What do you see as the current financing options for oil and gas in the Trinidadian economy?
Private entities will be the source of financing for oil and gas projects. In reality, this has always been the case, in most countries. In Trinidad and Tobago for example, it was mostly the national government setting the vision, the policies, and the direction, and it is up to the private sector to bring resources via foreign direct investments (FDI) and technology transfer. At the IDB we are focusing our activities on supporting countries to achieve their National Determined Contributions (NDC) as part of the Paris Agreement. In this context, our activities are related to supporting countries in the energy transition and low-carbon solutions and making sure this is a just transition for everyone: for the workers and all members of the society, in particular the more vulnerable segments.

What role do you expect ESG to play in shaping the region’s transition to sustainability?
In our private-sector business, I would say we have a meaningful engagement on ESG. We have worked with banks and other non-bank financial institutions, to create and develop technical capacity on ESG policies, procedures and practices. In some instances, we have coupled loan financing with advisory services through our private sector window, IDB Invest. We see financial institutions and other entities increasingly taking a very active interest in ESG issues emerging from a pressure from clients and the market to take more responsibility for sustainability. Also, globally regulators are moving towards requiring climate risk disclosures from financial institutions. These are positive steps, because it means that while there are sustainability commitments at the macro level – through COP27 and such – there is also attention to climate issues at the micro level, which is at the level of a firm or financial institution itself.

What key objectives does the IDB have for operations in Trinidad and Tobago in 2023 and beyond?
We’re pressing hard on supporting Trinidad and Tobago’s development of low-carbon energy products, which in turn will augment its export potential. This relates for example to the production of green hydrogen in the country, which will in turn support the production of green ammonia and green methanol. These are the products for which the international demand is gradually increasing.
We want to support the government with the financing of demonstration projects in collaboration with the private sector. Other donors, such as the European Union, have also demonstrated interest to participate in this initiative. We think that we can put together a package to finance demonstration projects that can then be scaled and replicated later on by the private sector. Note, we have to proceed with the important role of the private sector in mind.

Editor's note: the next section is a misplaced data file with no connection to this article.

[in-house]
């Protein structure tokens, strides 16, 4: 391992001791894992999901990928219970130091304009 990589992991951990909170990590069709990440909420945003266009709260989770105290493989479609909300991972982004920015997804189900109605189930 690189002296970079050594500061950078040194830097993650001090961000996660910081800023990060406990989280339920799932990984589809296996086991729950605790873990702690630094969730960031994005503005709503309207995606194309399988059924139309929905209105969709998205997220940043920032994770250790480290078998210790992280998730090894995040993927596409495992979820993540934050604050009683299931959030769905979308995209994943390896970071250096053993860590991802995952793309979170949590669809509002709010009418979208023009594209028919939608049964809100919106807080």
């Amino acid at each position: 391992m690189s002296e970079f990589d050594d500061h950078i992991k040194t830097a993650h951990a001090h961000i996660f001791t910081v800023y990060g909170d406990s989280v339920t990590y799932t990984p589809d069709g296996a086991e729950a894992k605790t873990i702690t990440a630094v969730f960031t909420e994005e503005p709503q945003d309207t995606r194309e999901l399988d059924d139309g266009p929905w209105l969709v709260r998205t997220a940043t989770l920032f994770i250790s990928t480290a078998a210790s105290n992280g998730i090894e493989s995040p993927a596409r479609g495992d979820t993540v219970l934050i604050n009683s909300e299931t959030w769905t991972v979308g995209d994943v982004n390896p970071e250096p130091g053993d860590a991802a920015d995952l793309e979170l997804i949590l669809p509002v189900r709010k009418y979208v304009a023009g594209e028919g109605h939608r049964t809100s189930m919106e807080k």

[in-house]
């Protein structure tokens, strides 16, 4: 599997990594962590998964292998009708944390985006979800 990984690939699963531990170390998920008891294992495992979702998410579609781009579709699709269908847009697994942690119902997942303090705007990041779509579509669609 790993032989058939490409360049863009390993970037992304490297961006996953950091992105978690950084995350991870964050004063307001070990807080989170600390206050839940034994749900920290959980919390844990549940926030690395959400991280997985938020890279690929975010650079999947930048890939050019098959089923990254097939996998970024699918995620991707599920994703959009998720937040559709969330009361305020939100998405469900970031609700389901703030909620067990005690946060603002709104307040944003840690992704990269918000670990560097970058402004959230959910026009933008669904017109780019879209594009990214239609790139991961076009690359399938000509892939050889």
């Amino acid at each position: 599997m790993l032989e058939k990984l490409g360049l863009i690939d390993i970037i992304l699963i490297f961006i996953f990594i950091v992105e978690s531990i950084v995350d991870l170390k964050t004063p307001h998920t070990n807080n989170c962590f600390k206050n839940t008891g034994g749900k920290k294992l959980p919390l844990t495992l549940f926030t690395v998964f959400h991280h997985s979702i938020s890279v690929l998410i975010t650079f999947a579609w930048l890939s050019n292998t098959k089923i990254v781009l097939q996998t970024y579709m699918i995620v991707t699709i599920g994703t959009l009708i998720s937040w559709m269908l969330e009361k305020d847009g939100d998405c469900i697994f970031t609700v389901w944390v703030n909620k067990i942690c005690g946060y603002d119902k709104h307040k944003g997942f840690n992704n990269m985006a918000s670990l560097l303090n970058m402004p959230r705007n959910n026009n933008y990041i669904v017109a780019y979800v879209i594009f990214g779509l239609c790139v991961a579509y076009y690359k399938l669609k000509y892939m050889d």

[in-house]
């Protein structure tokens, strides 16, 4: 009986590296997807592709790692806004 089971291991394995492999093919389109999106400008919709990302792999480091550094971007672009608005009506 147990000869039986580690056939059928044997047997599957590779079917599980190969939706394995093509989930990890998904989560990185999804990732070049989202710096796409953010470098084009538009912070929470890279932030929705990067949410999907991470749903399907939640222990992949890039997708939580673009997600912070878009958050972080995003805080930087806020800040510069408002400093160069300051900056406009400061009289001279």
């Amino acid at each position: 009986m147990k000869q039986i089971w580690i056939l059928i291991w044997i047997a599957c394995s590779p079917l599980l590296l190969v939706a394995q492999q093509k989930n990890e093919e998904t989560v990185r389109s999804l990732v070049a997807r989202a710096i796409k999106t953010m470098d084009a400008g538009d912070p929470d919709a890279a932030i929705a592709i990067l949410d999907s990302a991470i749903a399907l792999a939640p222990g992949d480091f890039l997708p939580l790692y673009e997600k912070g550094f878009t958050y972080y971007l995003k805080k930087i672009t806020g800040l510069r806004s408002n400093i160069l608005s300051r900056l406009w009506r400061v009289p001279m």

Then, there is also an opportunity to look at energy efficiency in Trinidad and Tobago. We did a pilot project of energy efficiency with the Ministry of Public Utilities a few years ago, and the savings were significant. So, there’s more work to be done on energy efficiency and energy conservation, including electromobility as well.
There is great potential to undertake electrification of the transport sector in Trinidad and Tobago as the country has a robust electricity grid and the distances to be traversed are relatively small. The higher deployment of electric vehicles, buses and vessels will provide fiscal and trade benefits as the country can reduce the import of fuel. Moreover, the implementation of energy efficiency and energy conservation measures will reduce the demand for electricity, which in turn will make more natural gas available for export.

What do you think is the importance of more women assuming leadership roles in the energy industry globally?
In a broader sense than just the energy sector, we have completed some research on women in leadership positions across the Caribbean, and T&T performs well in relation to its neighbours leading all LAC with 69% of public sector leadership positions being held by women. The issue now is not just presence, but influence – are you influential in terms of policy and decision making? That’s the remaining part of the transition that we need to see.
The other thing is that diversity pays off in decision making, as demonstrated by many studies on income profitability and productivity based on a diverse leadership and gender balance. IDB has a target of bringing the country representatives of the 26 member countries to a 50-50 gender balance, with 13 women and 13 men.
Diversity makes a big difference in the way the staff see that position, what they aspire to, what young women think they can achieve in terms of leadership and the kind of decision making that is being made for the organisation as a whole. I see it as critical. And when you see women entering senior leadership roles, then you have a higher quality of decision making which is more balanced in terms of its considerations.